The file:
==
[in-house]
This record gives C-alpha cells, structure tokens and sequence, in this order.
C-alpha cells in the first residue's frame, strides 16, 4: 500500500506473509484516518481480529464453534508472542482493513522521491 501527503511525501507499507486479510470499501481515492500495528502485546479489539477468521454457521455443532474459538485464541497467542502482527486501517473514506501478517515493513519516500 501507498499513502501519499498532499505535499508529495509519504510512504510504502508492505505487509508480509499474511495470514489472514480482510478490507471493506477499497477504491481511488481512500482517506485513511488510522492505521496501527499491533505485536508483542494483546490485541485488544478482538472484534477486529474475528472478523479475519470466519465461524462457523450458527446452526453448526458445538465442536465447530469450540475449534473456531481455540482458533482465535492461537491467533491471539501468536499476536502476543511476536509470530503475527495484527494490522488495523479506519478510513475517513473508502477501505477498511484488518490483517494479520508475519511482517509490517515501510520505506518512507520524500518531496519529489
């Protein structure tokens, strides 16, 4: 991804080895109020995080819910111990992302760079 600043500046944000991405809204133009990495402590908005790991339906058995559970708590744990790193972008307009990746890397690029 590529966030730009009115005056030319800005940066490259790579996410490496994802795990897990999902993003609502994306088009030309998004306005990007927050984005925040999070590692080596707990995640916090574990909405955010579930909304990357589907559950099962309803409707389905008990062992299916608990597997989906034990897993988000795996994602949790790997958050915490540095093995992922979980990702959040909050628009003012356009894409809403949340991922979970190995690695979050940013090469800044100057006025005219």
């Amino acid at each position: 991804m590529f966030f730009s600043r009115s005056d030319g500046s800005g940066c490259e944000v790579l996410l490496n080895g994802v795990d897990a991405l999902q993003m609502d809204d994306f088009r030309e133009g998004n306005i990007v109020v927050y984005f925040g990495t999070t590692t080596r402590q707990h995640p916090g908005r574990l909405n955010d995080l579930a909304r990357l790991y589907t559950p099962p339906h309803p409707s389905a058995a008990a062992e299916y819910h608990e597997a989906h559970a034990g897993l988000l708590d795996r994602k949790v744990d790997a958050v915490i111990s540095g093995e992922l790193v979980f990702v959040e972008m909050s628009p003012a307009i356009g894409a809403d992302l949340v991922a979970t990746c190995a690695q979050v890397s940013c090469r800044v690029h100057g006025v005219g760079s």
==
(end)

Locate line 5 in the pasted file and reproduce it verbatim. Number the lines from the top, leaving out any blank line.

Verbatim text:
């Amino acid at each position: 991804m590529f966030f730009s600043r009115s005056d030319g500046s800005g940066c490259e944000v790579l996410l490496n080895g994802v795990d897990a991405l999902q993003m609502d809204d994306f088009r030309e133009g998004n306005i990007v109020v927050y984005f925040g990495t999070t590692t080596r402590q707990h995640p916090g908005r574990l909405n955010d995080l579930a909304r990357l790991y589907t559950p099962p339906h309803p409707s389905a058995a008990a062992e299916y819910h608990e597997a989906h559970a034990g897993l988000l708590d795996r994602k949790v744990d790997a958050v915490i111990s540095g093995e992922l790193v979980f990702v959040e972008m909050s628009p003012a307009i356009g894409a809403d992302l949340v991922a979970t990746c190995a690695q979050v890397s940013c090469r800044v690029h100057g006025v005219g760079s």